Wang: Yes. The critique is there and is implicit. As opposed to people who are in the professionalized activist world who have focused all of their energy and education into being a lawyer or doing something in these realms that are almost entirely juridical or legal or policy-oriented, you as cultural producers making media are providing counter-narratives about incarceration and sex offenders.

Reynolds: I agree. My undergrad degree is in public policy, but it was evident to me that the public policy debate was not as useful or urgent as the media or cultural studies debate. Public policy is contingent on media representations.

Wang: I was much more interested in politics before I was serious about art. Something that occurred to me as I became more interested in art was that one of the reasons that all these well-intentioned activists would run into such limits of their good work was because their work often had no sense for aesthetic and visual representation or communicating symbolically—all these things that could be learned from cultural work. For me, it is a constant source of frustration to see activists that don’t really get that.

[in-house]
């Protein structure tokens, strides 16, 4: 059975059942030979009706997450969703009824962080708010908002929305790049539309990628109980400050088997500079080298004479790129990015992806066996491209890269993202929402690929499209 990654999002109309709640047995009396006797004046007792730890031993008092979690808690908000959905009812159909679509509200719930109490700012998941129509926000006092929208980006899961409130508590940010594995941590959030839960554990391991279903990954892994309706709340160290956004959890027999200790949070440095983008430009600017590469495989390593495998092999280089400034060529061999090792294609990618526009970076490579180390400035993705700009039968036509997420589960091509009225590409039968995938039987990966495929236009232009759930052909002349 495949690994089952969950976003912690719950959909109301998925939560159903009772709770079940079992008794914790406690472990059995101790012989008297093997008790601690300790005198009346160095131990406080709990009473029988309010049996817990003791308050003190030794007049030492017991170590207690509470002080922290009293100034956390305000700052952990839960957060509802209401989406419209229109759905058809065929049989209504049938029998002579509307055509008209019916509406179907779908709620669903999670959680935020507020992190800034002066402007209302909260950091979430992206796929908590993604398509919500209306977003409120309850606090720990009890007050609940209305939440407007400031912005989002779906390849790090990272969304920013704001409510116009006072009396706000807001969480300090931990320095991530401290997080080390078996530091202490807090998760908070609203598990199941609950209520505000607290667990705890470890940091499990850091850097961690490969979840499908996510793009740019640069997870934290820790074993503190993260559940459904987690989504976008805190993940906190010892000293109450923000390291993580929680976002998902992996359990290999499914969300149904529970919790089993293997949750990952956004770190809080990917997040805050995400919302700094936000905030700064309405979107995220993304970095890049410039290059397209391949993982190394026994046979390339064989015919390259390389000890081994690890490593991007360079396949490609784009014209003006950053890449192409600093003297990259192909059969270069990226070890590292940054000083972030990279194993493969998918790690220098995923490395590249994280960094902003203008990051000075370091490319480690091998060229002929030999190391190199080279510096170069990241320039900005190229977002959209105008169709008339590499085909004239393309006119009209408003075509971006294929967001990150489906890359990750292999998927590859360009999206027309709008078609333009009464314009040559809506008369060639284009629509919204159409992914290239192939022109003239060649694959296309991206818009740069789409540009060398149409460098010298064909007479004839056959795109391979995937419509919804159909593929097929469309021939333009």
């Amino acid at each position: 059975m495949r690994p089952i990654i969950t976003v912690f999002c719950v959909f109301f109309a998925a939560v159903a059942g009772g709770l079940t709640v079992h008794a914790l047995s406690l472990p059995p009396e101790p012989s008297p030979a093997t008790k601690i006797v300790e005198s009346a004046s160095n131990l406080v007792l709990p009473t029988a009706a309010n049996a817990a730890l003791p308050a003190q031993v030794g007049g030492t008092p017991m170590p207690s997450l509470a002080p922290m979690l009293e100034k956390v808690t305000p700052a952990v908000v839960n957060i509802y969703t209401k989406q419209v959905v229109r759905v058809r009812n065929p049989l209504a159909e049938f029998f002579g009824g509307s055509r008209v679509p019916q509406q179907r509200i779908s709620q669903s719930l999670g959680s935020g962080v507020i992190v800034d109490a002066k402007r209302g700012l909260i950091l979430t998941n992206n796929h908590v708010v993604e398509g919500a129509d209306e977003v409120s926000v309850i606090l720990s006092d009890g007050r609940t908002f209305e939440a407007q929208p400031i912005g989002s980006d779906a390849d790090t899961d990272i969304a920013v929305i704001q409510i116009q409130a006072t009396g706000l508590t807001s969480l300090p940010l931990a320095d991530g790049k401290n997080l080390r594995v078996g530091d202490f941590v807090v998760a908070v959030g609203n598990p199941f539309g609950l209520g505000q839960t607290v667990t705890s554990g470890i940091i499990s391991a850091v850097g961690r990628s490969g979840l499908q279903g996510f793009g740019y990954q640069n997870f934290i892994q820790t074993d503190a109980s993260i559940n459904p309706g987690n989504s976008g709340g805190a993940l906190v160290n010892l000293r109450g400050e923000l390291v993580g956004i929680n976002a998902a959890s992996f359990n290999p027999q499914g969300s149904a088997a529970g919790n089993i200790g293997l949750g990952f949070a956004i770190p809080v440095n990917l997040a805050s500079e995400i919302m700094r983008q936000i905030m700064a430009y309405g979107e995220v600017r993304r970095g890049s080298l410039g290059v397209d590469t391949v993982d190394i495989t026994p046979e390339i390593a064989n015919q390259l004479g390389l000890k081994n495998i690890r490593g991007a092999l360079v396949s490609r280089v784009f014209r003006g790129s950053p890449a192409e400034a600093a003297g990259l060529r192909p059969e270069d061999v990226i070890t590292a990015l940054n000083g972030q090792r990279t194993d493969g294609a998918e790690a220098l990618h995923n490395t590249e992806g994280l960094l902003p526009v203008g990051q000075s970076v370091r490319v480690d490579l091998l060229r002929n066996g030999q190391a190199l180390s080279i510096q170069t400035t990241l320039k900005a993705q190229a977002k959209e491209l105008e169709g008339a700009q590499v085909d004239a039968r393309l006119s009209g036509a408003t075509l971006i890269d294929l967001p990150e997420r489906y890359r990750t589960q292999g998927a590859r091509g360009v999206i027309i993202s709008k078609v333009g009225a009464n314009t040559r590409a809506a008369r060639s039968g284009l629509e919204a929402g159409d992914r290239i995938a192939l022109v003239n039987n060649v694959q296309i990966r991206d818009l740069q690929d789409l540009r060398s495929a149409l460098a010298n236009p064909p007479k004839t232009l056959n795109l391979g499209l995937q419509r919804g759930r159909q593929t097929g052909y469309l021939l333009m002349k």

Fischer: It ’s also frustrating that art rarely gets to exist in any proximity to social or activist organizations. There is so little cross communication. I think it ’s healthy for these things to co-exist in a space where people can contemplate many varieties of thinking. You can have all this straightforward work with an activist agenda—for example, posters by a group like Stop Prisoner Rape, complicated by extremely messy personal and emotional art. Some of these things can shoot other agendas in the foot through their presence, but it gives things a balance that I think is more honest than you sometimes get with some activist work. Let ’s be honest—some people in prison are doing constructive things but others are unabashed fuck-ups who have no interest in reform! And not everyone on the outside has perfect judgment, either. And I think it ’s good to show a little of that. All of this is intensely complicated.